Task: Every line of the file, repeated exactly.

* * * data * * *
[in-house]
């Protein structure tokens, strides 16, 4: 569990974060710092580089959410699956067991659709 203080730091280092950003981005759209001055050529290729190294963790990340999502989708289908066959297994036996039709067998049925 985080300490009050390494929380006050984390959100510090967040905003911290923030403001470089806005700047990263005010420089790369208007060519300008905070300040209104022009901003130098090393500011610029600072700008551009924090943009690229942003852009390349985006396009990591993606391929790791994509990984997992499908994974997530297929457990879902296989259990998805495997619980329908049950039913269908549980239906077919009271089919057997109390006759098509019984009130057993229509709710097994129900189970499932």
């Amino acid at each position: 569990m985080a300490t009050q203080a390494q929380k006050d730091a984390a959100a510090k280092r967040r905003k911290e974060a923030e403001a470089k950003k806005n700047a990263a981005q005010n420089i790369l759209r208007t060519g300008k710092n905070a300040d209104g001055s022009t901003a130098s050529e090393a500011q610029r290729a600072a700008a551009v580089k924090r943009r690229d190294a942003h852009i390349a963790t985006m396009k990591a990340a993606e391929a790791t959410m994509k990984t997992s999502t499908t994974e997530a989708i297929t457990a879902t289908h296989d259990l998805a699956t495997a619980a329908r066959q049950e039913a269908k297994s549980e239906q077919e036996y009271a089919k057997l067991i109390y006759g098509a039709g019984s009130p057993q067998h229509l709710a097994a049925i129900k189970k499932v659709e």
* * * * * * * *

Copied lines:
[in-house]
């Protein structure tokens, strides 16, 4: 569990974060710092580089959410699956067991659709 203080730091280092950003981005759209001055050529290729190294963790990340999502989708289908066959297994036996039709067998049925 985080300490009050390494929380006050984390959100510090967040905003911290923030403001470089806005700047990263005010420089790369208007060519300008905070300040209104022009901003130098090393500011610029600072700008551009924090943009690229942003852009390349985006396009990591993606391929790791994509990984997992499908994974997530297929457990879902296989259990998805495997619980329908049950039913269908549980239906077919009271089919057997109390006759098509019984009130057993229509709710097994129900189970499932």
């Amino acid at each position: 569990m985080a300490t009050q203080a390494q929380k006050d730091a984390a959100a510090k280092r967040r905003k911290e974060a923030e403001a470089k950003k806005n700047a990263a981005q005010n420089i790369l759209r208007t060519g300008k710092n905070a300040d209104g001055s022009t901003a130098s050529e090393a500011q610029r290729a600072a700008a551009v580089k924090r943009r690229d190294a942003h852009i390349a963790t985006m396009k990591a990340a993606e391929a790791t959410m994509k990984t997992s999502t499908t994974e997530a989708i297929t457990a879902t289908h296989d259990l998805a699956t495997a619980a329908r066959q049950e039913a269908k297994s549980e239906q077919e036996y009271a089919k057997l067991i109390y006759g098509a039709g019984s009130p057993q067998h229509l709710a097994a049925i129900k189970k499932v659709e």